Reflections

When Reviewing is Political

In a recent (Oct. 23) New Yorker article, Nathan Heller condemned Kirkus Reviews’ response to a controversial book review. American Heart by Laura Moriarty was initially praised by its Kirkus reviewer, but the review was later modified and the book demoted due to public criticism over the apparent “white savior” trope in the novel. The novel tells the story of a white Islamophobe who initially supports detainment camps for Muslims living in America. But after befriending a Muslim woman, the former-Islamophobe helps her new friend escape from persecution. Kirkus has acknowledged that it altered its review of Moriarty’s novel as a result of public outrage over the initial review.

In the article, Heller called Kirkus’ response “insidious”, an attack on the reviewing industry. He argued that book reviewing should always be an individual affair; it should not be influenced by a crowd.  The Muslim reviewer who was assigned American Heart had high praise for the novel, so Kirkus should have accepted her review.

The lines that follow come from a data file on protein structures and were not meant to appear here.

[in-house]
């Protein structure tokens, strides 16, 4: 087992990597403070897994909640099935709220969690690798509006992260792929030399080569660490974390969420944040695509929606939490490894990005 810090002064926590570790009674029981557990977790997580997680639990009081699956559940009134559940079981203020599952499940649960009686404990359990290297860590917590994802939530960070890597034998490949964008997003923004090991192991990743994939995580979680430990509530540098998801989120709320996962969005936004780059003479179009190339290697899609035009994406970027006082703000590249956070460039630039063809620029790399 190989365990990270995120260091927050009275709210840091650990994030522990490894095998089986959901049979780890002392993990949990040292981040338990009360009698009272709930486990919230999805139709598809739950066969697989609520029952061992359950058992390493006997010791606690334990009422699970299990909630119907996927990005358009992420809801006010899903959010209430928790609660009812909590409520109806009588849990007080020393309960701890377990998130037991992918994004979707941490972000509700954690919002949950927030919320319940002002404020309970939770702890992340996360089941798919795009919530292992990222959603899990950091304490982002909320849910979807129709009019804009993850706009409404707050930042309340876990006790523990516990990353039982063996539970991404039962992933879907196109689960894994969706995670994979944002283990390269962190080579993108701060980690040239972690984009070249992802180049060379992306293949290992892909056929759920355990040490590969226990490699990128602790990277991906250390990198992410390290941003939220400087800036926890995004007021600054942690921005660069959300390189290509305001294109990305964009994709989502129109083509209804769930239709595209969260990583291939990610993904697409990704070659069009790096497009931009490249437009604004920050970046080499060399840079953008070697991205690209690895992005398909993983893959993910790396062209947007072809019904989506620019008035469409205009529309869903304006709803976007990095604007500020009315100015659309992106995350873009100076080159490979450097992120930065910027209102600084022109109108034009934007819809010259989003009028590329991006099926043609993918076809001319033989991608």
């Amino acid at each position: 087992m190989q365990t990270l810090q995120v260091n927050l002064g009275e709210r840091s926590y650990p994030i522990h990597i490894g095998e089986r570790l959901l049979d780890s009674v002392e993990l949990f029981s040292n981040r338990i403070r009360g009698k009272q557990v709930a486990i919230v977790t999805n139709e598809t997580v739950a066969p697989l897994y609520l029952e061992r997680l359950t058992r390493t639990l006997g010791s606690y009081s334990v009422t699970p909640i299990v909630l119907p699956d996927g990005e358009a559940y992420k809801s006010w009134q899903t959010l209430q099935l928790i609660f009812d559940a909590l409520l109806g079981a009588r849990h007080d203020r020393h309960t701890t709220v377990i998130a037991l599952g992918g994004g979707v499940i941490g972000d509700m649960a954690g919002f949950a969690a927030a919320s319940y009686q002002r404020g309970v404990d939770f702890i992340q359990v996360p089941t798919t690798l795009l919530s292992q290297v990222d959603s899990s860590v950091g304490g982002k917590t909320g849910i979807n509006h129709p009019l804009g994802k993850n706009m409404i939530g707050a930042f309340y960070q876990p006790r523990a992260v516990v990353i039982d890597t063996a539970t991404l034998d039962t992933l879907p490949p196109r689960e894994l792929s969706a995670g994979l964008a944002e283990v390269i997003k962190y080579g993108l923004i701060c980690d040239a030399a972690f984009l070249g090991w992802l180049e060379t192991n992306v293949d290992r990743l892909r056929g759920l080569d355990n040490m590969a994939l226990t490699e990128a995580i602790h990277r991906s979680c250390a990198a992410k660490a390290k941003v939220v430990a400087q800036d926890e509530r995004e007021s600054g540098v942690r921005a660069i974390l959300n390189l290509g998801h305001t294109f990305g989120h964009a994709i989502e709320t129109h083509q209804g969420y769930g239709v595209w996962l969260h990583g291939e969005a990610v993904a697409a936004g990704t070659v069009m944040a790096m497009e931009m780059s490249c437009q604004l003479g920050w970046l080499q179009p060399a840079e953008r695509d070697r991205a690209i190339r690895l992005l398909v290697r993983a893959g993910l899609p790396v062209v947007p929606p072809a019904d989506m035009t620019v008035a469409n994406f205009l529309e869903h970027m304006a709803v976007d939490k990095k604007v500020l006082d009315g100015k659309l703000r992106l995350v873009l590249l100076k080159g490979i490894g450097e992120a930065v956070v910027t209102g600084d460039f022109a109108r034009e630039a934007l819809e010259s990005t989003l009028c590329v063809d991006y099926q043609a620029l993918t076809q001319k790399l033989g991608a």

A growing number of review companies, like Kirkus Reviews, have started to assign “Own Voices” reviewers to books featuring minority characters. The demotion of Moriarty’s novel is, therefore, only the most recent development in a new movement in the publishing and reviewing industries. YA readers seem to be the most sensitive to the way minority characters are represented in fiction. The “Own Voices” movement is built on the assumption that the best social justice-themed books are written by authors who have an intimate understanding of the issues they are addressing.